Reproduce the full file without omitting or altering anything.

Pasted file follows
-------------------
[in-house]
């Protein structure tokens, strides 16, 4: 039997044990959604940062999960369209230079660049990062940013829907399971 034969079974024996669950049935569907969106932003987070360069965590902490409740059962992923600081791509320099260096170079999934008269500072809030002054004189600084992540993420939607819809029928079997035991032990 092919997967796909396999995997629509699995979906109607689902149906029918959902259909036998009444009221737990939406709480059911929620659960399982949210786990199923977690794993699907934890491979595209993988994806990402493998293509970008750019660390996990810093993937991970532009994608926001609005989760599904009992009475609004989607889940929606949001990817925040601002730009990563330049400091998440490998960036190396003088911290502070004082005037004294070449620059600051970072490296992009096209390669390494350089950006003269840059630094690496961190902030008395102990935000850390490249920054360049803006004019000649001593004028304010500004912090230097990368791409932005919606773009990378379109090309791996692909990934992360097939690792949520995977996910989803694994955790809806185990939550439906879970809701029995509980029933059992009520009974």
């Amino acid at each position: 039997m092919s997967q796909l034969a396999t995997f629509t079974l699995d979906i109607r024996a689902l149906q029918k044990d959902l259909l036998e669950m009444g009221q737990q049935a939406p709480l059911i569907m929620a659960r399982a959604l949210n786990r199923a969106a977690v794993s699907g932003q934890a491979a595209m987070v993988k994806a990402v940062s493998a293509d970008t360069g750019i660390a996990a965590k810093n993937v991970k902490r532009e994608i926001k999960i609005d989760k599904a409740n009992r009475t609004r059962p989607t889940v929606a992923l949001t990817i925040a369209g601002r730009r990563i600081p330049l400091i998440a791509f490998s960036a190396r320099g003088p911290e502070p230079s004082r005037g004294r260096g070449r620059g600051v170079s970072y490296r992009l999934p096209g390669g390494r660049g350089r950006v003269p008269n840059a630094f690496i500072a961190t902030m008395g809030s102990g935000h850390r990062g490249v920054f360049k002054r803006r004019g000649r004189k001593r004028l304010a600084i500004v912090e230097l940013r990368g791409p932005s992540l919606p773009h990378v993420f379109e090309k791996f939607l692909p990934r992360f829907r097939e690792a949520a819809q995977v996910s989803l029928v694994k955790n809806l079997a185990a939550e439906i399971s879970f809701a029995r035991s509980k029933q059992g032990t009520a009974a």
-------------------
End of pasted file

[in-house]
């Protein structure tokens, strides 16, 4: 039997044990959604940062999960369209230079660049990062940013829907399971 034969079974024996669950049935569907969106932003987070360069965590902490409740059962992923600081791509320099260096170079999934008269500072809030002054004189600084992540993420939607819809029928079997035991032990 092919997967796909396999995997629509699995979906109607689902149906029918959902259909036998009444009221737990939406709480059911929620659960399982949210786990199923977690794993699907934890491979595209993988994806990402493998293509970008750019660390996990810093993937991970532009994608926001609005989760599904009992009475609004989607889940929606949001990817925040601002730009990563330049400091998440490998960036190396003088911290502070004082005037004294070449620059600051970072490296992009096209390669390494350089950006003269840059630094690496961190902030008395102990935000850390490249920054360049803006004019000649001593004028304010500004912090230097990368791409932005919606773009990378379109090309791996692909990934992360097939690792949520995977996910989803694994955790809806185990939550439906879970809701029995509980029933059992009520009974």
């Amino acid at each position: 039997m092919s997967q796909l034969a396999t995997f629509t079974l699995d979906i109607r024996a689902l149906q029918k044990d959902l259909l036998e669950m009444g009221q737990q049935a939406p709480l059911i569907m929620a659960r399982a959604l949210n786990r199923a969106a977690v794993s699907g932003q934890a491979a595209m987070v993988k994806a990402v940062s493998a293509d970008t360069g750019i660390a996990a965590k810093n993937v991970k902490r532009e994608i926001k999960i609005d989760k599904a409740n009992r009475t609004r059962p989607t889940v929606a992923l949001t990817i925040a369209g601002r730009r990563i600081p330049l400091i998440a791509f490998s960036a190396r320099g003088p911290e502070p230079s004082r005037g004294r260096g070449r620059g600051v170079s970072y490296r992009l999934p096209g390669g390494r660049g350089r950006v003269p008269n840059a630094f690496i500072a961190t902030m008395g809030s102990g935000h850390r990062g490249v920054f360049k002054r803006r004019g000649r004189k001593r004028l304010a600084i500004v912090e230097l940013r990368g791409p932005s992540l919606p773009h990378v993420f379109e090309k791996f939607l692909p990934r992360f829907r097939e690792a949520a819809q995977v996910s989803l029928v694994k955790n809806l079997a185990a939550e439906i399971s879970f809701a029995r035991s509980k029933q059992g032990t009520a009974a």